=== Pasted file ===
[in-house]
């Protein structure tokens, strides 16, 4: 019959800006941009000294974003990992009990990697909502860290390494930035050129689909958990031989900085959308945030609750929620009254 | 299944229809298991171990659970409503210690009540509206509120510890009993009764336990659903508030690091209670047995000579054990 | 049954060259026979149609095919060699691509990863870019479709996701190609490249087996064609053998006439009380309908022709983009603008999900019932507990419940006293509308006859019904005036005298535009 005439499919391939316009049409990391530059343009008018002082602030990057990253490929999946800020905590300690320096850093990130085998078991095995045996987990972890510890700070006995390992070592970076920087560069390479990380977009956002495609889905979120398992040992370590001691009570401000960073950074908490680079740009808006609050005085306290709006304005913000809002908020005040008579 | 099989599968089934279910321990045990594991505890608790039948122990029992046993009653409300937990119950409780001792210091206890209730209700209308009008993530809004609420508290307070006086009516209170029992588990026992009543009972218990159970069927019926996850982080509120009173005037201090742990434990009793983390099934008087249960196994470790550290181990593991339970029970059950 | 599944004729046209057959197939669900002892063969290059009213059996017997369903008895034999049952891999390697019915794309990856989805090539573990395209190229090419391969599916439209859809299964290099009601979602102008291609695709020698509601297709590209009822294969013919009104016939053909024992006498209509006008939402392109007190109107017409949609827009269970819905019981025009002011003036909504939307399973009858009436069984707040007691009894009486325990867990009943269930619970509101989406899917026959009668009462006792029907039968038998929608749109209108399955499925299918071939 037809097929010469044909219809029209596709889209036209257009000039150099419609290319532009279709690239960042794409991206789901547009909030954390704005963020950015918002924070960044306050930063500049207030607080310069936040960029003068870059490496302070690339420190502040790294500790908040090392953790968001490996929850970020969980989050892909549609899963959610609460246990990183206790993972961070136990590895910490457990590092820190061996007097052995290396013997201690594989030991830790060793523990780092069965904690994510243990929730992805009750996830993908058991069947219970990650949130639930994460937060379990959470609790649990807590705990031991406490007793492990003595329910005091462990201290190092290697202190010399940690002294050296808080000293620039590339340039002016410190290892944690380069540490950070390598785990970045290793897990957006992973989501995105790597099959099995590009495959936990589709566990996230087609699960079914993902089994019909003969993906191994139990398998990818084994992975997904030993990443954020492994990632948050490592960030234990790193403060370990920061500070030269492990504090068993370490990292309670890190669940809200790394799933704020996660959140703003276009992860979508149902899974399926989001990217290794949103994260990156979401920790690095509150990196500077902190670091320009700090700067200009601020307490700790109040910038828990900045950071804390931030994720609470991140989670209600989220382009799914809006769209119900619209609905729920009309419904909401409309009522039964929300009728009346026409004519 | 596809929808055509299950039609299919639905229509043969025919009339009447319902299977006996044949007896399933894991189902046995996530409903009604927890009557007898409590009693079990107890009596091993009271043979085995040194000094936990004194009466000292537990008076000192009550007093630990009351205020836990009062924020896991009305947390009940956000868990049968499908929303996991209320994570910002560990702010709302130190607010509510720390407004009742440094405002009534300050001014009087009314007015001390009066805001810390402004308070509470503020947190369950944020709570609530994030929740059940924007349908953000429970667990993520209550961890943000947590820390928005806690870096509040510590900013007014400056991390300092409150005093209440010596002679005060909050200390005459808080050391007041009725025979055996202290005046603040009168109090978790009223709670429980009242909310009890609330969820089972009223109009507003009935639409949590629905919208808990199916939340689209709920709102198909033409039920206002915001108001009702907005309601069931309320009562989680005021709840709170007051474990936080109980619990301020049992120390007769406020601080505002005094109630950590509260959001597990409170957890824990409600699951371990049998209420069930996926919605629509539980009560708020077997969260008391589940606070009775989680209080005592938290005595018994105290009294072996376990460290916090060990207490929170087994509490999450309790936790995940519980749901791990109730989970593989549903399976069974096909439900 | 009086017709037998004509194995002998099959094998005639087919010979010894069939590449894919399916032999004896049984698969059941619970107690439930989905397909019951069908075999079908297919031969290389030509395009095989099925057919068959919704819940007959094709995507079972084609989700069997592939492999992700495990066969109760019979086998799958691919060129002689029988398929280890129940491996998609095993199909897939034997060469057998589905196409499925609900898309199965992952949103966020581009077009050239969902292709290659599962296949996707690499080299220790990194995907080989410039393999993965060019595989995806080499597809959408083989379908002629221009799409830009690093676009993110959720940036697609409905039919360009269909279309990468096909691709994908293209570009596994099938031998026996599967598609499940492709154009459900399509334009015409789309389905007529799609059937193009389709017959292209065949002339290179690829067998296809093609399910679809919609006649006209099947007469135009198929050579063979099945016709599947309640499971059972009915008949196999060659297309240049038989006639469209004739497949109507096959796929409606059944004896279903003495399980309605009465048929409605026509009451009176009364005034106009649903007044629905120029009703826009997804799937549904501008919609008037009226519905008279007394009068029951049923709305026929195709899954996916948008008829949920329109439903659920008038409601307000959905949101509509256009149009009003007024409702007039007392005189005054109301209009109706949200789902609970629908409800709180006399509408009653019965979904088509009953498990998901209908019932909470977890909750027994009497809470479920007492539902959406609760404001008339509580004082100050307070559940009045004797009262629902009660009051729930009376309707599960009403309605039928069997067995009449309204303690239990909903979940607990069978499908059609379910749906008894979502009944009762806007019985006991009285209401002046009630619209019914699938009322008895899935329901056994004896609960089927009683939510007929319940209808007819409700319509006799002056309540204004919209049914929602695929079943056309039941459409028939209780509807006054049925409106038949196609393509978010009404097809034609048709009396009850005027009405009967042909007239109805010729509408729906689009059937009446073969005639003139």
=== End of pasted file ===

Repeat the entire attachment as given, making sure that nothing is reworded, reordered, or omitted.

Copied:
[in-house]
């Protein structure tokens, strides 16, 4: 019959800006941009000294974003990992009990990697909502860290390494930035050129689909958990031989900085959308945030609750929620009254 | 299944229809298991171990659970409503210690009540509206509120510890009993009764336990659903508030690091209670047995000579054990 | 049954060259026979149609095919060699691509990863870019479709996701190609490249087996064609053998006439009380309908022709983009603008999900019932507990419940006293509308006859019904005036005298535009 005439499919391939316009049409990391530059343009008018002082602030990057990253490929999946800020905590300690320096850093990130085998078991095995045996987990972890510890700070006995390992070592970076920087560069390479990380977009956002495609889905979120398992040992370590001691009570401000960073950074908490680079740009808006609050005085306290709006304005913000809002908020005040008579 | 099989599968089934279910321990045990594991505890608790039948122990029992046993009653409300937990119950409780001792210091206890209730209700209308009008993530809004609420508290307070006086009516209170029992588990026992009543009972218990159970069927019926996850982080509120009173005037201090742990434990009793983390099934008087249960196994470790550290181990593991339970029970059950 | 599944004729046209057959197939669900002892063969290059009213059996017997369903008895034999049952891999390697019915794309990856989805090539573990395209190229090419391969599916439209859809299964290099009601979602102008291609695709020698509601297709590209009822294969013919009104016939053909024992006498209509006008939402392109007190109107017409949609827009269970819905019981025009002011003036909504939307399973009858009436069984707040007691009894009486325990867990009943269930619970509101989406899917026959009668009462006792029907039968038998929608749109209108399955499925299918071939 037809097929010469044909219809029209596709889209036209257009000039150099419609290319532009279709690239960042794409991206789901547009909030954390704005963020950015918002924070960044306050930063500049207030607080310069936040960029003068870059490496302070690339420190502040790294500790908040090392953790968001490996929850970020969980989050892909549609899963959610609460246990990183206790993972961070136990590895910490457990590092820190061996007097052995290396013997201690594989030991830790060793523990780092069965904690994510243990929730992805009750996830993908058991069947219970990650949130639930994460937060379990959470609790649990807590705990031991406490007793492990003595329910005091462990201290190092290697202190010399940690002294050296808080000293620039590339340039002016410190290892944690380069540490950070390598785990970045290793897990957006992973989501995105790597099959099995590009495959936990589709566990996230087609699960079914993902089994019909003969993906191994139990398998990818084994992975997904030993990443954020492994990632948050490592960030234990790193403060370990920061500070030269492990504090068993370490990292309670890190669940809200790394799933704020996660959140703003276009992860979508149902899974399926989001990217290794949103994260990156979401920790690095509150990196500077902190670091320009700090700067200009601020307490700790109040910038828990900045950071804390931030994720609470991140989670209600989220382009799914809006769209119900619209609905729920009309419904909401409309009522039964929300009728009346026409004519 | 596809929808055509299950039609299919639905229509043969025919009339009447319902299977006996044949007896399933894991189902046995996530409903009604927890009557007898409590009693079990107890009596091993009271043979085995040194000094936990004194009466000292537990008076000192009550007093630990009351205020836990009062924020896991009305947390009940956000868990049968499908929303996991209320994570910002560990702010709302130190607010509510720390407004009742440094405002009534300050001014009087009314007015001390009066805001810390402004308070509470503020947190369950944020709570609530994030929740059940924007349908953000429970667990993520209550961890943000947590820390928005806690870096509040510590900013007014400056991390300092409150005093209440010596002679005060909050200390005459808080050391007041009725025979055996202290005046603040009168109090978790009223709670429980009242909310009890609330969820089972009223109009507003009935639409949590629905919208808990199916939340689209709920709102198909033409039920206002915001108001009702907005309601069931309320009562989680005021709840709170007051474990936080109980619990301020049992120390007769406020601080505002005094109630950590509260959001597990409170957890824990409600699951371990049998209420069930996926919605629509539980009560708020077997969260008391589940606070009775989680209080005592938290005595018994105290009294072996376990460290916090060990207490929170087994509490999450309790936790995940519980749901791990109730989970593989549903399976069974096909439900 | 009086017709037998004509194995002998099959094998005639087919010979010894069939590449894919399916032999004896049984698969059941619970107690439930989905397909019951069908075999079908297919031969290389030509395009095989099925057919068959919704819940007959094709995507079972084609989700069997592939492999992700495990066969109760019979086998799958691919060129002689029988398929280890129940491996998609095993199909897939034997060469057998589905196409499925609900898309199965992952949103966020581009077009050239969902292709290659599962296949996707690499080299220790990194995907080989410039393999993965060019595989995806080499597809959408083989379908002629221009799409830009690093676009993110959720940036697609409905039919360009269909279309990468096909691709994908293209570009596994099938031998026996599967598609499940492709154009459900399509334009015409789309389905007529799609059937193009389709017959292209065949002339290179690829067998296809093609399910679809919609006649006209099947007469135009198929050579063979099945016709599947309640499971059972009915008949196999060659297309240049038989006639469209004739497949109507096959796929409606059944004896279903003495399980309605009465048929409605026509009451009176009364005034106009649903007044629905120029009703826009997804799937549904501008919609008037009226519905008279007394009068029951049923709305026929195709899954996916948008008829949920329109439903659920008038409601307000959905949101509509256009149009009003007024409702007039007392005189005054109301209009109706949200789902609970629908409800709180006399509408009653019965979904088509009953498990998901209908019932909470977890909750027994009497809470479920007492539902959406609760404001008339509580004082100050307070559940009045004797009262629902009660009051729930009376309707599960009403309605039928069997067995009449309204303690239990909903979940607990069978499908059609379910749906008894979502009944009762806007019985006991009285209401002046009630619209019914699938009322008895899935329901056994004896609960089927009683939510007929319940209808007819409700319509006799002056309540204004919209049914929602695929079943056309039941459409028939209780509807006054049925409106038949196609393509978010009404097809034609048709009396009850005027009405009967042909007239109805010729509408729906689009059937009446073969005639003139």